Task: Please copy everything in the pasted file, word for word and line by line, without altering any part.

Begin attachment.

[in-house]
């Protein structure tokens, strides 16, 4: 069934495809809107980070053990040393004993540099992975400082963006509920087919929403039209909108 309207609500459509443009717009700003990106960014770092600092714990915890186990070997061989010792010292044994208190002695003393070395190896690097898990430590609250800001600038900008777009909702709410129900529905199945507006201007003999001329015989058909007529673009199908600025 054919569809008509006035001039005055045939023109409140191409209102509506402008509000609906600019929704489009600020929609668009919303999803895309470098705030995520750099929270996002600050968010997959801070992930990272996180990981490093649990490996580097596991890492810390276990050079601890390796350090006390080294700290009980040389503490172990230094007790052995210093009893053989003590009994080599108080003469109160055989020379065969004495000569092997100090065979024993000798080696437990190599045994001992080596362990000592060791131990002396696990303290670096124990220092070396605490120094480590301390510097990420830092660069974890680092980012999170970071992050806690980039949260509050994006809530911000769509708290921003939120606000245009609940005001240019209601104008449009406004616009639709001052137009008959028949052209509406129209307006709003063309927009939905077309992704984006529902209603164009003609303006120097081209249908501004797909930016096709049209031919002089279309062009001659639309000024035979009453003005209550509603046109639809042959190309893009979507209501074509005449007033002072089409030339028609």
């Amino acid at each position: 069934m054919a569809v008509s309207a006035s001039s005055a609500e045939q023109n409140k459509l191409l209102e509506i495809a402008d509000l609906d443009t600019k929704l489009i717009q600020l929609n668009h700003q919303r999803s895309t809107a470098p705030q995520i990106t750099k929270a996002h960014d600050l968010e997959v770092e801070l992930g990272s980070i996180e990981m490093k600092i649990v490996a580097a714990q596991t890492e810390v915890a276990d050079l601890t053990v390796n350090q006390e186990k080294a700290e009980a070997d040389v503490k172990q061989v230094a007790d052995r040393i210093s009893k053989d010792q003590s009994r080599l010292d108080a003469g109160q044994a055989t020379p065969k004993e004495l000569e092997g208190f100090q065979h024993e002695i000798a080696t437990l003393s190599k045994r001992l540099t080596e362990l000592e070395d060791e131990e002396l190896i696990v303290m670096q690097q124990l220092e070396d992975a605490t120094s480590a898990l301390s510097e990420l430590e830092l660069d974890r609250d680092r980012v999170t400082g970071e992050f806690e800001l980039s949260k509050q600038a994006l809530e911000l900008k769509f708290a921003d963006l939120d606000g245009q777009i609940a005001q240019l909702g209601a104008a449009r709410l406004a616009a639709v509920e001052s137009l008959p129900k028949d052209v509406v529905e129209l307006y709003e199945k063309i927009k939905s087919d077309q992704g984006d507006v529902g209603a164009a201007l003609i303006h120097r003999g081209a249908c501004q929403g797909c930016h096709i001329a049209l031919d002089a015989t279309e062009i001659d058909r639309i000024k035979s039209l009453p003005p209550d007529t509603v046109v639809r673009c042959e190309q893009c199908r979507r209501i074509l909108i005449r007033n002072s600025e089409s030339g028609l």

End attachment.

[in-house]
């Protein structure tokens, strides 16, 4: 069934495809809107980070053990040393004993540099992975400082963006509920087919929403039209909108 309207609500459509443009717009700003990106960014770092600092714990915890186990070997061989010792010292044994208190002695003393070395190896690097898990430590609250800001600038900008777009909702709410129900529905199945507006201007003999001329015989058909007529673009199908600025 054919569809008509006035001039005055045939023109409140191409209102509506402008509000609906600019929704489009600020929609668009919303999803895309470098705030995520750099929270996002600050968010997959801070992930990272996180990981490093649990490996580097596991890492810390276990050079601890390796350090006390080294700290009980040389503490172990230094007790052995210093009893053989003590009994080599108080003469109160055989020379065969004495000569092997100090065979024993000798080696437990190599045994001992080596362990000592060791131990002396696990303290670096124990220092070396605490120094480590301390510097990420830092660069974890680092980012999170970071992050806690980039949260509050994006809530911000769509708290921003939120606000245009609940005001240019209601104008449009406004616009639709001052137009008959028949052209509406129209307006709003063309927009939905077309992704984006529902209603164009003609303006120097081209249908501004797909930016096709049209031919002089279309062009001659639309000024035979009453003005209550509603046109639809042959190309893009979507209501074509005449007033002072089409030339028609």
């Amino acid at each position: 069934m054919a569809v008509s309207a006035s001039s005055a609500e045939q023109n409140k459509l191409l209102e509506i495809a402008d509000l609906d443009t600019k929704l489009i717009q600020l929609n668009h700003q919303r999803s895309t809107a470098p705030q995520i990106t750099k929270a996002h960014d600050l968010e997959v770092e801070l992930g990272s980070i996180e990981m490093k600092i649990v490996a580097a714990q596991t890492e810390v915890a276990d050079l601890t053990v390796n350090q006390e186990k080294a700290e009980a070997d040389v503490k172990q061989v230094a007790d052995r040393i210093s009893k053989d010792q003590s009994r080599l010292d108080a003469g109160q044994a055989t020379p065969k004993e004495l000569e092997g208190f100090q065979h024993e002695i000798a080696t437990l003393s190599k045994r001992l540099t080596e362990l000592e070395d060791e131990e002396l190896i696990v303290m670096q690097q124990l220092e070396d992975a605490t120094s480590a898990l301390s510097e990420l430590e830092l660069d974890r609250d680092r980012v999170t400082g970071e992050f806690e800001l980039s949260k509050q600038a994006l809530e911000l900008k769509f708290a921003d963006l939120d606000g245009q777009i609940a005001q240019l909702g209601a104008a449009r709410l406004a616009a639709v509920e001052s137009l008959p129900k028949d052209v509406v529905e129209l307006y709003e199945k063309i927009k939905s087919d077309q992704g984006d507006v529902g209603a164009a201007l003609i303006h120097r003999g081209a249908c501004q929403g797909c930016h096709i001329a049209l031919d002089a015989t279309e062009i001659d058909r639309i000024k035979s039209l009453p003005p209550d007529t509603v046109v639809r673009c042959e190309q893009c199908r979507r209501i074509l909108i005449r007033n002072s600025e089409s030339g028609l």